Skip Navigation LinksHome > January/February 2009 - Volume 32 - Issue 1 > Dopamine Dysregulation Syndrome and Levodopa-Induced Dyskine...
Clinical Neuropharmacology:
doi: 10.1097/WNF.0b013e3181634ea6
Review Article

Dopamine Dysregulation Syndrome and Levodopa-Induced Dyskinesias in Parkinson Disease: Common Consequences of Anomalous Forms of Neural Plasticity

Linazasoro, Gurutz MD

Collapse Box

Abstract

Four to 10% of patients with Parkinson disease and chronically treated with levodopa undergo an addictionlike behavioral disturbance named dopamine dysregulation syndrome (DDS). This article suggests that patients with Parkinson disease could be especially prone to develop DDS due to the dopamine deficiency and the "priming" of neural networks by the chronic use of drugs with a short half-life, such as levodopa. These suggestions are based on the clinical and molecular similarities between levodopa-induced dyskinesias and behavioral alterations seen in DDS and addiction to illegal drugs. Motor and behavioral abnormalities can be seen as the consequence of common mechanisms involving anomalous forms of neural plasticity. These forms affect parts of the cortical-basal ganglia-thalamocortical circuits that are topographically organized to differently modulate emotional and motor functions. Recent evidence using positron emission tomography provides support to this idea. By contrast, molecular data suggest that functional segregation may be lost in addiction, DDS, and dyskinesias. The existence of common pathogenic mechanisms for both phenomena could provide the basis for common therapeutic strategies.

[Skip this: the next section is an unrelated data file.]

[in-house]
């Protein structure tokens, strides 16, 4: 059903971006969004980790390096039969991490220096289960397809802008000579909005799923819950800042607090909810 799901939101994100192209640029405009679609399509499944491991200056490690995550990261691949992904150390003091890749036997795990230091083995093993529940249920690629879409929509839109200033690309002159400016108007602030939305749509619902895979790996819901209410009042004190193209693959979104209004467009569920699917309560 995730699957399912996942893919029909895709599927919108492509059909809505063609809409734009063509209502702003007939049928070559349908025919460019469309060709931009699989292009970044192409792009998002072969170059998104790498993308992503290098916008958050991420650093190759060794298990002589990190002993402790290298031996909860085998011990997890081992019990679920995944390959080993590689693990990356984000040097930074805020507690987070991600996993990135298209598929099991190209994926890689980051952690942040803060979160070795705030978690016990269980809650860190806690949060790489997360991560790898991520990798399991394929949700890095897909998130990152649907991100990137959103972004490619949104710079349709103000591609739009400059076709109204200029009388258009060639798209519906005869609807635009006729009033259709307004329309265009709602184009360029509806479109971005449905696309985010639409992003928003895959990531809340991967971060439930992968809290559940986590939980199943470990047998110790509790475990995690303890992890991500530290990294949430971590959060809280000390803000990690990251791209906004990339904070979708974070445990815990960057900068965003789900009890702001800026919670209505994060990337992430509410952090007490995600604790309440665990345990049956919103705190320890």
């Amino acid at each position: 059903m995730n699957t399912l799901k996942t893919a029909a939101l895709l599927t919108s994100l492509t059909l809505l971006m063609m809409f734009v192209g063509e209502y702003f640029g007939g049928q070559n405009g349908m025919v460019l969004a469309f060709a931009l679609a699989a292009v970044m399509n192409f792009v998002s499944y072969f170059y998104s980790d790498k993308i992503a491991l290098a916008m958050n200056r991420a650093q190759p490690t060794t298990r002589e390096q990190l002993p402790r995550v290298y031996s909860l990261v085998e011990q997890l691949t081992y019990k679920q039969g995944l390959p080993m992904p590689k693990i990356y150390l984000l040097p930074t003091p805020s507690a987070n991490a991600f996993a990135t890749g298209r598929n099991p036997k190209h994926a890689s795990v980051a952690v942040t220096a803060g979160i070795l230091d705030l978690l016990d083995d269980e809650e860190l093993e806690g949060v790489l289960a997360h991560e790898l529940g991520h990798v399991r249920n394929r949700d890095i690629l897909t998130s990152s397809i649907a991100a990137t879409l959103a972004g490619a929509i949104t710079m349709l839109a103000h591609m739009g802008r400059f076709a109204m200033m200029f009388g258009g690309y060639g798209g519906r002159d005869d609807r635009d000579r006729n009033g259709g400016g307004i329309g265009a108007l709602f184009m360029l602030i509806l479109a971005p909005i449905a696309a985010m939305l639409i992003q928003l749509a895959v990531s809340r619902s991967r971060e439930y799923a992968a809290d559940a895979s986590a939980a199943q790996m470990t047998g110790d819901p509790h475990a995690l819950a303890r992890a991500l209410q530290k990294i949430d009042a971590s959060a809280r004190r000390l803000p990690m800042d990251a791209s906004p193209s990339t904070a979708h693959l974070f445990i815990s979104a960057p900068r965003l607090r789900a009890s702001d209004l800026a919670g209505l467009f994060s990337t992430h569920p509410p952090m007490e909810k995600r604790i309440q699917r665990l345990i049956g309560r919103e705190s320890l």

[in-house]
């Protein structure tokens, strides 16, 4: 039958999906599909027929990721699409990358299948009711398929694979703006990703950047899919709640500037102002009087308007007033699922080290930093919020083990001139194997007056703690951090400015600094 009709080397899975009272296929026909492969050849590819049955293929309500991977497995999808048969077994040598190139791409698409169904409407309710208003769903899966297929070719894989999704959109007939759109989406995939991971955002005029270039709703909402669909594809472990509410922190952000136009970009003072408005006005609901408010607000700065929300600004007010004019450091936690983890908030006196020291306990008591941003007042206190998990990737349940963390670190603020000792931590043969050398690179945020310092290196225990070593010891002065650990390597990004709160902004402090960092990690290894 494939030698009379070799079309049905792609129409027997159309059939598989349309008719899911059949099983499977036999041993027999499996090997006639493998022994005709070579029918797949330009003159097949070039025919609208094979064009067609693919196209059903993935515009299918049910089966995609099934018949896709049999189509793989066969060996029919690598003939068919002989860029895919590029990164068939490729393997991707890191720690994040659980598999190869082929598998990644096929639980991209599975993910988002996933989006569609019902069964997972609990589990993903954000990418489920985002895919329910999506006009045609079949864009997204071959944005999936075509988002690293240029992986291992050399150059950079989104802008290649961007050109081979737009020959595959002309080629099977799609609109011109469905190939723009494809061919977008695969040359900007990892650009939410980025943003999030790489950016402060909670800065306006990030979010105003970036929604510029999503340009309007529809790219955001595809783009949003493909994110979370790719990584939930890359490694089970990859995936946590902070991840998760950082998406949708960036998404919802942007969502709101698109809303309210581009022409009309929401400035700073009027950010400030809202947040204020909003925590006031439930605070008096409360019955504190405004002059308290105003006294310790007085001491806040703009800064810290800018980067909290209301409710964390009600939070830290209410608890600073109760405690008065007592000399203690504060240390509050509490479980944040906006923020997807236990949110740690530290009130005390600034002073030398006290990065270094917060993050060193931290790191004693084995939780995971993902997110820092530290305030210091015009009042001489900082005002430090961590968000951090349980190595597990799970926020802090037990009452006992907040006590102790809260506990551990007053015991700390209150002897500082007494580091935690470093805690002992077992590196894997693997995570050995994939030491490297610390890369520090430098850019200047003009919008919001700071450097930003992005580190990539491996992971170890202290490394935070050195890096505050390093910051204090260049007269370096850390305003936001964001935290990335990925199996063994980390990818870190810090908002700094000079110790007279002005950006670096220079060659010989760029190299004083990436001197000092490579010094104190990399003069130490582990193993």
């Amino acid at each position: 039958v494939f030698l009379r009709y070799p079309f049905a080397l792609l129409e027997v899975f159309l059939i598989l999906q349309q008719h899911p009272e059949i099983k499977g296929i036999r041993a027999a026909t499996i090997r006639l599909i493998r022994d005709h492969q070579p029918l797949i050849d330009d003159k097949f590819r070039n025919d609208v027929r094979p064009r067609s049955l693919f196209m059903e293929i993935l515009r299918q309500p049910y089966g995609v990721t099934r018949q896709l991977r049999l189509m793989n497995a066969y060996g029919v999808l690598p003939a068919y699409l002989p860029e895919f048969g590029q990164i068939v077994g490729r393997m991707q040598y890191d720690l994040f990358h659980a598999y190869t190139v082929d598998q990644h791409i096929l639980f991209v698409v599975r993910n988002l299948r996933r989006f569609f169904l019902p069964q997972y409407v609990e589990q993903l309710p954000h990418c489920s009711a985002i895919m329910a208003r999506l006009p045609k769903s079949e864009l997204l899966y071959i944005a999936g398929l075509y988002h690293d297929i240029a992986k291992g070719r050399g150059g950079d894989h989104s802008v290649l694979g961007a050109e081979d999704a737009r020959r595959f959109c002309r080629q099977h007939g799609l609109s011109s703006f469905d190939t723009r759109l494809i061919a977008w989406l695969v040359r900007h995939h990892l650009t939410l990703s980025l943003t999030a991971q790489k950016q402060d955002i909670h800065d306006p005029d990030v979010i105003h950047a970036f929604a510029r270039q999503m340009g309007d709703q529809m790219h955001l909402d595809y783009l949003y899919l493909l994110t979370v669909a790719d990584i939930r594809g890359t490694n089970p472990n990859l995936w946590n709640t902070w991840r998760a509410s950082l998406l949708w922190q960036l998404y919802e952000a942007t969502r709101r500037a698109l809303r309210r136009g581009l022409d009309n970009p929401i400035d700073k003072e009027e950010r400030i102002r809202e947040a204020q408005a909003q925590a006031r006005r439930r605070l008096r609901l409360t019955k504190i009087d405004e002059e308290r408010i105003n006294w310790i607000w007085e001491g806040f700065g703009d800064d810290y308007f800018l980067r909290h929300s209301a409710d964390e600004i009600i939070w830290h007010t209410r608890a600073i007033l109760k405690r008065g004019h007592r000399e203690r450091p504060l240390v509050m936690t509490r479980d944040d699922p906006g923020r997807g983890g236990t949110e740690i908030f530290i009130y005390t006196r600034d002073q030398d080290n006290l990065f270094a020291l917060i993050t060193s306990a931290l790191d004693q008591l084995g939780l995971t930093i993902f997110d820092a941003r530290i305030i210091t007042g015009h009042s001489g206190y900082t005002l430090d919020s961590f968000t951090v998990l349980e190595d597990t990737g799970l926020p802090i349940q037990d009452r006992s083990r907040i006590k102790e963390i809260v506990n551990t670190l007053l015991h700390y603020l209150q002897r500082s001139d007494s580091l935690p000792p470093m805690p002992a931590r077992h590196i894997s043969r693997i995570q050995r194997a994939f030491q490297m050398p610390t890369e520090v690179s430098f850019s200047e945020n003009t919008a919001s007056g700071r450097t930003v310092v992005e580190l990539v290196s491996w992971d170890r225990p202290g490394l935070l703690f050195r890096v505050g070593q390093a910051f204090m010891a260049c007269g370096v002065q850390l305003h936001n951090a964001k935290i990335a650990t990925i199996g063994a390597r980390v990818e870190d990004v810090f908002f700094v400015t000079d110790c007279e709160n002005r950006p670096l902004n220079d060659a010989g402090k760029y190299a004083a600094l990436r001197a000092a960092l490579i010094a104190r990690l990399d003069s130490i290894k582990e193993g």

© 2009 Lippincott Williams & Wilkins, Inc.

Login

Search for Similar Articles
You may search for similar articles that contain these same keywords or you may modify the keyword list to augment your search.